Your phone's Wi-Fi is leaking. It's telling Kyle McDonald, and people like him, where you've been. It might be telling him where you live and where you work, where you go to school, and what websites you're visiting. And although you've probably been blissfully unaware of all this, he's going to throw this data up on a big screen for all to see at this year's Moogfest.
"Sometimes, I just kind of check out what people around me are doing," said McDonald, a programmer and multimedia artist. "Sometimes that means knowing what websites they're on, but with non-HTTPS websites, you can also see what pages they're looking at."
Your phone's greatest Wi-Fi weakness is in the "probe request frame," which checks to see if a local Wi-Fi network is one your device already knows about, McDonald said. That often contains a list of past networks the phone has connected to, and because a lot of networks have informative names, it can reveal where you spend your time, he said.
Beyond that, if you're on an unsecured network, your Web page requests go out in the open, although if you're lucky, the pages themselves will be encrypted.
"My research indicates that Instagram sends photos over the air unencrypted. Just this evening, I did a 'quick sniff' of myself scrolling through Instagram," McDonald said.
While Instagram uses secure HTTPS for API calls, security research has shown that photo URLs are unencrypted. The company is currently working on switching photo URLs to HTTPS, which would foil eavesdroppers in that particular case. But there's still a lot of data your phone will be leaking.
Who's Watching You?
You're probably not being surveilled by another patron at Starbucks, unless you're unlucky enough to be drinking coffee near McDonald. But "it's absolutely certain that everybody is being surveilled all the time" by some entity, he said. (That could be network managers, ISPs, wireless carriers, or the government, for instance.)
He also pointed out other ways Wi-Fi leakage can be used without your permission: there's a company called Nomi that uses your phone's Wi-Fi to track your location in a store, without telling customers they're being tracked. Nomi settled with the FTC last year about not offering a promised opt-out in stores using its system, although it still doesn't promise it will tell you if you're being sniffed.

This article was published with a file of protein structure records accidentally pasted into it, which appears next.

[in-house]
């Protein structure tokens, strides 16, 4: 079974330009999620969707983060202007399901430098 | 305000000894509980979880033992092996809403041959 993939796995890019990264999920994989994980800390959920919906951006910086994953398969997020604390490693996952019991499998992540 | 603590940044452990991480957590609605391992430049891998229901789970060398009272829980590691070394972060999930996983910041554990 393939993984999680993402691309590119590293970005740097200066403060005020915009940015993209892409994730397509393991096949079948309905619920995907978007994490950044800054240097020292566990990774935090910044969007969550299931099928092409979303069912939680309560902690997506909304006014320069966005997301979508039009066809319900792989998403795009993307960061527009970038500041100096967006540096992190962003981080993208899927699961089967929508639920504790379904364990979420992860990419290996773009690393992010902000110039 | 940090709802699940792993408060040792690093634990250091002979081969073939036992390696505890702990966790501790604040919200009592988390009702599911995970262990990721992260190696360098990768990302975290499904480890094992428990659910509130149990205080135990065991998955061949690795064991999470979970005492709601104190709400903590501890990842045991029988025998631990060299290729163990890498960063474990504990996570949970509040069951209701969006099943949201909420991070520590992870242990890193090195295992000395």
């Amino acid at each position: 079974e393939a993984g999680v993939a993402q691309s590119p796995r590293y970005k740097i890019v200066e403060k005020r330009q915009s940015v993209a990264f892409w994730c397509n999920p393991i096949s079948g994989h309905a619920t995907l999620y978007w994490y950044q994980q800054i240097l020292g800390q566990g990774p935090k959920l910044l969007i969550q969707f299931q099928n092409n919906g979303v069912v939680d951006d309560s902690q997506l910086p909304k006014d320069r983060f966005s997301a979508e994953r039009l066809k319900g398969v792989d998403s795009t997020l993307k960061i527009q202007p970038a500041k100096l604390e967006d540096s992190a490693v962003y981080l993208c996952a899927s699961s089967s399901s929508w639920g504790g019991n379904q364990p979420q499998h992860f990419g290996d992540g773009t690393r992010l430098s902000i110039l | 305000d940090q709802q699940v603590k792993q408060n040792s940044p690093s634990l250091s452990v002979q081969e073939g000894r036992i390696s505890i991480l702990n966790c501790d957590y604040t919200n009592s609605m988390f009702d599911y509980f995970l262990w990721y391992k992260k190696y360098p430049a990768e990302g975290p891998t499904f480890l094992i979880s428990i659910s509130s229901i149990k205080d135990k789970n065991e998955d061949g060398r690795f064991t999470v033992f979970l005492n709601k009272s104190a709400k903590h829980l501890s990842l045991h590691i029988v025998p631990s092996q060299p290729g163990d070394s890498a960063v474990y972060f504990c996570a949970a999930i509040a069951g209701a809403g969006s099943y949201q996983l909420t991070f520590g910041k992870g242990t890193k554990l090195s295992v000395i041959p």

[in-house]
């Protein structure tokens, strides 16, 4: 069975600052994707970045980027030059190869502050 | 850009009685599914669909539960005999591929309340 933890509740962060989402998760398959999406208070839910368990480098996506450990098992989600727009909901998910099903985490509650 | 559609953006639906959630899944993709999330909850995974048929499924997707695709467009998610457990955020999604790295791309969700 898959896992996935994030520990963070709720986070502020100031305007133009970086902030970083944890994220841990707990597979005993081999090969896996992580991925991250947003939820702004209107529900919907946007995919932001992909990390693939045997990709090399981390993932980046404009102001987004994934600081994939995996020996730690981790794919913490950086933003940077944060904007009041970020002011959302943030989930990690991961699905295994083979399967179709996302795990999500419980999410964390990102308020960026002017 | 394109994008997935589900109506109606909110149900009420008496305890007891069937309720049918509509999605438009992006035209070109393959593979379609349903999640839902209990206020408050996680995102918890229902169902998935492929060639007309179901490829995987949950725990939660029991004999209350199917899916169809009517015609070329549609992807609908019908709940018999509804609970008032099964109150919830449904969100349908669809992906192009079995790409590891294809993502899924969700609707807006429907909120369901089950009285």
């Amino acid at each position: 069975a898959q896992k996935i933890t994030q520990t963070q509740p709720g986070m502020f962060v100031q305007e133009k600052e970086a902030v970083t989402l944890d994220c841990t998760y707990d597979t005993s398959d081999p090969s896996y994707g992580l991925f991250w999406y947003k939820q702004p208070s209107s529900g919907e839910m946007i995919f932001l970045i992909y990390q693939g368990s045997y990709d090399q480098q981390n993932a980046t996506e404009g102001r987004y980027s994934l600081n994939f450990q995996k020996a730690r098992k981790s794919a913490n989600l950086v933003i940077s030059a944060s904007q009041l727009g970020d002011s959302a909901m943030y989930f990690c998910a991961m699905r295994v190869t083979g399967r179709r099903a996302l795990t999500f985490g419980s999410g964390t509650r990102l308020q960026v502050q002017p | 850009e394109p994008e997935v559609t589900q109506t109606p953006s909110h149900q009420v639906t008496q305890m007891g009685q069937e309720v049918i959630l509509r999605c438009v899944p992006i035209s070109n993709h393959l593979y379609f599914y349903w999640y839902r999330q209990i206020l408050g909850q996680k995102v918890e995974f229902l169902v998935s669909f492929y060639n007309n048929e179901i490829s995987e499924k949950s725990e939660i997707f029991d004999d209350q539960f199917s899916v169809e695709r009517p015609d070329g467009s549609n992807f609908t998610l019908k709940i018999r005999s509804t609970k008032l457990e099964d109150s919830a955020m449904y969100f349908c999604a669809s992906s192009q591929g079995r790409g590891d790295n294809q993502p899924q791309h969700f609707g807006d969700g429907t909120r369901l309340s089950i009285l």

"It's worth bothering about if you care about being yourself," McDonald said. "It's kind of hard to go back to not caring about this. When you know you're leaking data, you act differently and you present yourself differently."
At their Moogfest installation called "The Wi-Fi Whisperer," McDonald and Surya Mattu will be collecting data from everyone on the public Wi-Fi network, as well as anyone who passes by the installation. A speaker will whisper key tidbits, such as "an Instagram image is being downloaded right now," and four monitors will run Google searches based on the data, showing how easy it is to connect it to personal information. On an associated website, McDonald will ask poll questions based on data from participants who have agreed to share it: "do they seem dangerous? Are they a dog person? Do they own a car?"
McDonald's past projects have often involved crowd sourcing and social networking, and he's borrowing some ideas here from his last project, which crowdsourced annotations of 12 hours of video. Here, he's using the crowd to choose what the sniffed information "means."
So how do you protect yourself? Apple devices are somewhat better than Android 5 devices at probe request privacy, according to a paper from Xerox PARC. The jury seems to still be out on Android 6. Turn off your Wi-Fi unless you really need it, McDonald says. Don't connect to networks that don't require a password. And if you're still worried, develop your knowledge about how to increase data security.
Cellular networks are much harder to sniff, although of course the some agencies can look at pretty much any network it wants to, McDonald said.